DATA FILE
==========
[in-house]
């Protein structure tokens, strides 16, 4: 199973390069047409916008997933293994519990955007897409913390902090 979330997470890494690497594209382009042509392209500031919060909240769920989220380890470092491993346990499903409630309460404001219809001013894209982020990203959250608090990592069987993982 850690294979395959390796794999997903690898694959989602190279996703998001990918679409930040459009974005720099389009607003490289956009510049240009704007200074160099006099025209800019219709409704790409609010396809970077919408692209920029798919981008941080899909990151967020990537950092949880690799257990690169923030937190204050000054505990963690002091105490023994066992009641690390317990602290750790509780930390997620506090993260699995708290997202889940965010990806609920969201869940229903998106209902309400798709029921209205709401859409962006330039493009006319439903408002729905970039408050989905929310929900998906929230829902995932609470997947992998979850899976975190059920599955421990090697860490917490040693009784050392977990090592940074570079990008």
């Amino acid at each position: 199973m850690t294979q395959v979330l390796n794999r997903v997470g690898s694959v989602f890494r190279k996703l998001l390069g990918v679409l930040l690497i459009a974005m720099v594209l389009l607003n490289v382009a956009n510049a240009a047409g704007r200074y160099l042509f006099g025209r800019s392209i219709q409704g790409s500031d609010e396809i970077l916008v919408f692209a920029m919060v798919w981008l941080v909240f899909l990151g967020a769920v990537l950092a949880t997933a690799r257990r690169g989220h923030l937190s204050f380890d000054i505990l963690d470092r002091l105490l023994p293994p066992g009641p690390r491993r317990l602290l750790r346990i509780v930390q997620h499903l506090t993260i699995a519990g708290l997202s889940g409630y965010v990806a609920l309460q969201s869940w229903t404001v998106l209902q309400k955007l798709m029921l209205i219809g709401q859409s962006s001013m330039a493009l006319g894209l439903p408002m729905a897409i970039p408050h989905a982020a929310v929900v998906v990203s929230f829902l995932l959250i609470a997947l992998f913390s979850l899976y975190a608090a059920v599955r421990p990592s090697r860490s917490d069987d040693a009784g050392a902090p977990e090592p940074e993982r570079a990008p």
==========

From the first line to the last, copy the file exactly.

[in-house]
């Protein structure tokens, strides 16, 4: 199973390069047409916008997933293994519990955007897409913390902090 979330997470890494690497594209382009042509392209500031919060909240769920989220380890470092491993346990499903409630309460404001219809001013894209982020990203959250608090990592069987993982 850690294979395959390796794999997903690898694959989602190279996703998001990918679409930040459009974005720099389009607003490289956009510049240009704007200074160099006099025209800019219709409704790409609010396809970077919408692209920029798919981008941080899909990151967020990537950092949880690799257990690169923030937190204050000054505990963690002091105490023994066992009641690390317990602290750790509780930390997620506090993260699995708290997202889940965010990806609920969201869940229903998106209902309400798709029921209205709401859409962006330039493009006319439903408002729905970039408050989905929310929900998906929230829902995932609470997947992998979850899976975190059920599955421990090697860490917490040693009784050392977990090592940074570079990008």
């Amino acid at each position: 199973m850690t294979q395959v979330l390796n794999r997903v997470g690898s694959v989602f890494r190279k996703l998001l390069g990918v679409l930040l690497i459009a974005m720099v594209l389009l607003n490289v382009a956009n510049a240009a047409g704007r200074y160099l042509f006099g025209r800019s392209i219709q409704g790409s500031d609010e396809i970077l916008v919408f692209a920029m919060v798919w981008l941080v909240f899909l990151g967020a769920v990537l950092a949880t997933a690799r257990r690169g989220h923030l937190s204050f380890d000054i505990l963690d470092r002091l105490l023994p293994p066992g009641p690390r491993r317990l602290l750790r346990i509780v930390q997620h499903l506090t993260i699995a519990g708290l997202s889940g409630y965010v990806a609920l309460q969201s869940w229903t404001v998106l209902q309400k955007l798709m029921l209205i219809g709401q859409s962006s001013m330039a493009l006319g894209l439903p408002m729905a897409i970039p408050h989905a982020a929310v929900v998906v990203s929230f829902l995932l959250i609470a997947l992998f913390s979850l899976y975190a608090a059920v599955r421990p990592s090697r860490s917490d069987d040693a009784g050392a902090p977990e090592p940074e993982r570079a990008p």